With the threat of losing millions in federal aid dollars in 2010 North Carolina joined with 44 other states and adopted common core academic standards for grades K-12 in math and English. The standards – we are told – help to ensure that students throughout the country learn the same content and skills. They have also wrested control of the curriculum from states and localities and put it in the hands of the federal government.
Sadly, parents most of whom are occupied with keeping their own families humming along, have been unaware of the common core standards. Nevertheless, the new academic standards will be in place by next year. And then the changes start. Take English for example. The new standards require that nonfiction texts represent 50 percent of reading assignments in elementary schools and grow to 70 percent by grade 12.
That’s quite a chunk of literature to be replaced by nonfiction and “informational” reading. Instead of reading Alice’s Adventures in Wonderland or The Little Prince, fourth and fifth graders may be reading The Evolution of the Grocery Bag and Invasive Plant Inventory from the California Invasive Plant Council. If you’re an eleventh grader, instead of reading Shakespeare, Twain or another great author, you may find your son or daughter thumbing through Google Hacks: Tips and Tools for Smarter Searching or the Tipping Point by Malcolm Gladwell. Think I’m kidding? Review for yourself some of the suggested common core informational texts here.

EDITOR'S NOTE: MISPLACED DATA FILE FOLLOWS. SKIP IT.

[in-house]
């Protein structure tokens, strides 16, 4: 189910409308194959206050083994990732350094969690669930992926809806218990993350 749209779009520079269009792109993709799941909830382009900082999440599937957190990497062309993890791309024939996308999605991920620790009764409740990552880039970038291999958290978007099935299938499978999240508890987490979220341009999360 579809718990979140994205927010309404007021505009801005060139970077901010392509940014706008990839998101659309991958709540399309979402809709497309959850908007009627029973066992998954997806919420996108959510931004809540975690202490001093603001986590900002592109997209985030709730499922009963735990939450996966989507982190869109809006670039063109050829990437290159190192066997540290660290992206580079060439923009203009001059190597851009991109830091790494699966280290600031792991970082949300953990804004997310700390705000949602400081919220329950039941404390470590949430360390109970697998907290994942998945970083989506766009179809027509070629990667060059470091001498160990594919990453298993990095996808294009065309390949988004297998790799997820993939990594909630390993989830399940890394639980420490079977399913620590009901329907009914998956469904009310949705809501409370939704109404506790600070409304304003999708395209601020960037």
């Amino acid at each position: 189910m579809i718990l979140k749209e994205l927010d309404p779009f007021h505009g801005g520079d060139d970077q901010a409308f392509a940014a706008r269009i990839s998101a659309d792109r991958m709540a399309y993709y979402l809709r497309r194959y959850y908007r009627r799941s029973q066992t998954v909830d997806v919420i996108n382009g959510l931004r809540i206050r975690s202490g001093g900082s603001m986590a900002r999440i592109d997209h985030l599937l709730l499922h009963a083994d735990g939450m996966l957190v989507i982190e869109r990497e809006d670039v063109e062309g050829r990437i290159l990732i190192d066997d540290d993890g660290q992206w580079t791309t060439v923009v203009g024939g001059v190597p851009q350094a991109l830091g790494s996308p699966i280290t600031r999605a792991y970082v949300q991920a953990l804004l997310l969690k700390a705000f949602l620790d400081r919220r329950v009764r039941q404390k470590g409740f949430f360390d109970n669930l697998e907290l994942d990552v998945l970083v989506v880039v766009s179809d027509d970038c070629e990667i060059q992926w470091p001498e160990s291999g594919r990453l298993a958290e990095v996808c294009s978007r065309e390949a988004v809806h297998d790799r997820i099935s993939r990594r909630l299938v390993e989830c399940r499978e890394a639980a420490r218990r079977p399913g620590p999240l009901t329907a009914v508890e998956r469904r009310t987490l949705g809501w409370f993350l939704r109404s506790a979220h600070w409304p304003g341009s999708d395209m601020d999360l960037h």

In addition to ensuring students have a common experience, the common core standards are an attempt to make students more college ready. Really? Seems to me that tackling great literature is the best way to expand minds and make students more college ready. There are a variety of reasons why students are not ready for college. I don’t know a single reason however that is tied to what is or isn’t taught in English Literature classes. Infusing nonfiction or “informational texts” into the curriculum does nothing but drive great literature out of the classroom.
Common core standards? The concept sounds great in theory. Until you ask: Where have they been tried and worked? How do “dumbed-down” educational standards improve education? Do states and local communities really want to lose control over what is taught in the public schools?